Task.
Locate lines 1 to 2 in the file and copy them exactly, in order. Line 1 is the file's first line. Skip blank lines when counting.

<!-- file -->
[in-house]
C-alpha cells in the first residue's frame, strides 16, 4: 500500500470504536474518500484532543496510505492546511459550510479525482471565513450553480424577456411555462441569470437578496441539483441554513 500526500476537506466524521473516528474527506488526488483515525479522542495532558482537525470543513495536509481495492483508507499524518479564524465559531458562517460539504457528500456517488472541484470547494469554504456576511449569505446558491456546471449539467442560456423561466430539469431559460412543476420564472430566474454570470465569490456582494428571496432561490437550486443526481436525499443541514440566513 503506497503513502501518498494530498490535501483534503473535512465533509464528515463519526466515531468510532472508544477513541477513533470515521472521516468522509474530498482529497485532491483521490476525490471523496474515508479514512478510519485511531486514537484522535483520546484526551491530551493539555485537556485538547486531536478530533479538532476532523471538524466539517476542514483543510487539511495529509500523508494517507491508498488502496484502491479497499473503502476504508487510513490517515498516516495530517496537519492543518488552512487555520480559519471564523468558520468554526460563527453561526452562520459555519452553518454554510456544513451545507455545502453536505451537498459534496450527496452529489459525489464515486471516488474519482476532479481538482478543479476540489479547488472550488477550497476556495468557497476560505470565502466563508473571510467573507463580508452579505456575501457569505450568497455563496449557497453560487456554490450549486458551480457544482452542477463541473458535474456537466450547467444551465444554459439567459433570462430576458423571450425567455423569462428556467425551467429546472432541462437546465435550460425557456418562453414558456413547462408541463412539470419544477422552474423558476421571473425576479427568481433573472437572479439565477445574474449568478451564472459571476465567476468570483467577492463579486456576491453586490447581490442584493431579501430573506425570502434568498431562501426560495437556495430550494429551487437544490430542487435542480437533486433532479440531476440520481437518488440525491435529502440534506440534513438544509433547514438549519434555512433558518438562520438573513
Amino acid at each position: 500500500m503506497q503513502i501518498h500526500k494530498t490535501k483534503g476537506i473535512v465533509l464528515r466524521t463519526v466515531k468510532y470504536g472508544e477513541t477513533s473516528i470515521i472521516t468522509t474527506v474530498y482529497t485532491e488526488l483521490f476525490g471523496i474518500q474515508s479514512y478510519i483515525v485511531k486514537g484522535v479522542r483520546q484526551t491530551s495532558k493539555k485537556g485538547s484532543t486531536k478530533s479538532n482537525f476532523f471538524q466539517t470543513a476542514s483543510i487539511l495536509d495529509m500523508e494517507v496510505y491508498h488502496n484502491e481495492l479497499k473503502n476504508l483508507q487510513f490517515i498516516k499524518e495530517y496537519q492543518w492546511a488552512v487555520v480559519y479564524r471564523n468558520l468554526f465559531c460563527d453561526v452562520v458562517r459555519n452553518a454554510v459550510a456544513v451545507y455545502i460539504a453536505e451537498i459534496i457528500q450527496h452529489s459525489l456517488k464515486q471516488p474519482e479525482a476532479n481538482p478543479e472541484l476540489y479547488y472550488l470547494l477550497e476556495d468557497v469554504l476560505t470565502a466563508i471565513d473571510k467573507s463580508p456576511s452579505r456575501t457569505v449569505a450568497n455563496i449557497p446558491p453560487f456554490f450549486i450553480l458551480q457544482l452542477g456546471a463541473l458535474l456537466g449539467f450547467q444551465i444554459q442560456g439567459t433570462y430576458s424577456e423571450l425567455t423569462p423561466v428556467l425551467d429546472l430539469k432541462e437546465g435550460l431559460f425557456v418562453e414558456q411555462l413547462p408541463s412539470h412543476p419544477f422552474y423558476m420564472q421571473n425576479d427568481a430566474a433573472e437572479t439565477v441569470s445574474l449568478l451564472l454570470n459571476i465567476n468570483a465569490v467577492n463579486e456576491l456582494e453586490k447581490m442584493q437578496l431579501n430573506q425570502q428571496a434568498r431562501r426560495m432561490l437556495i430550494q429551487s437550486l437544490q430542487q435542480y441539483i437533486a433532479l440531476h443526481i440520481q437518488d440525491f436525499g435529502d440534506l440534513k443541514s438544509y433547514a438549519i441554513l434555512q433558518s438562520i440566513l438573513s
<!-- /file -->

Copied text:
[in-house]
C-alpha cells in the first residue's frame, strides 16, 4: 500500500470504536474518500484532543496510505492546511459550510479525482471565513450553480424577456411555462441569470437578496441539483441554513 500526500476537506466524521473516528474527506488526488483515525479522542495532558482537525470543513495536509481495492483508507499524518479564524465559531458562517460539504457528500456517488472541484470547494469554504456576511449569505446558491456546471449539467442560456423561466430539469431559460412543476420564472430566474454570470465569490456582494428571496432561490437550486443526481436525499443541514440566513 503506497503513502501518498494530498490535501483534503473535512465533509464528515463519526466515531468510532472508544477513541477513533470515521472521516468522509474530498482529497485532491483521490476525490471523496474515508479514512478510519485511531486514537484522535483520546484526551491530551493539555485537556485538547486531536478530533479538532476532523471538524466539517476542514483543510487539511495529509500523508494517507491508498488502496484502491479497499473503502476504508487510513490517515498516516495530517496537519492543518488552512487555520480559519471564523468558520468554526460563527453561526452562520459555519452553518454554510456544513451545507455545502453536505451537498459534496450527496452529489459525489464515486471516488474519482476532479481538482478543479476540489479547488472550488477550497476556495468557497476560505470565502466563508473571510467573507463580508452579505456575501457569505450568497455563496449557497453560487456554490450549486458551480457544482452542477463541473458535474456537466450547467444551465444554459439567459433570462430576458423571450425567455423569462428556467425551467429546472432541462437546465435550460425557456418562453414558456413547462408541463412539470419544477422552474423558476421571473425576479427568481433573472437572479439565477445574474449568478451564472459571476465567476468570483467577492463579486456576491453586490447581490442584493431579501430573506425570502434568498431562501426560495437556495430550494429551487437544490430542487435542480437533486433532479440531476440520481437518488440525491435529502440534506440534513438544509433547514438549519434555512433558518438562520438573513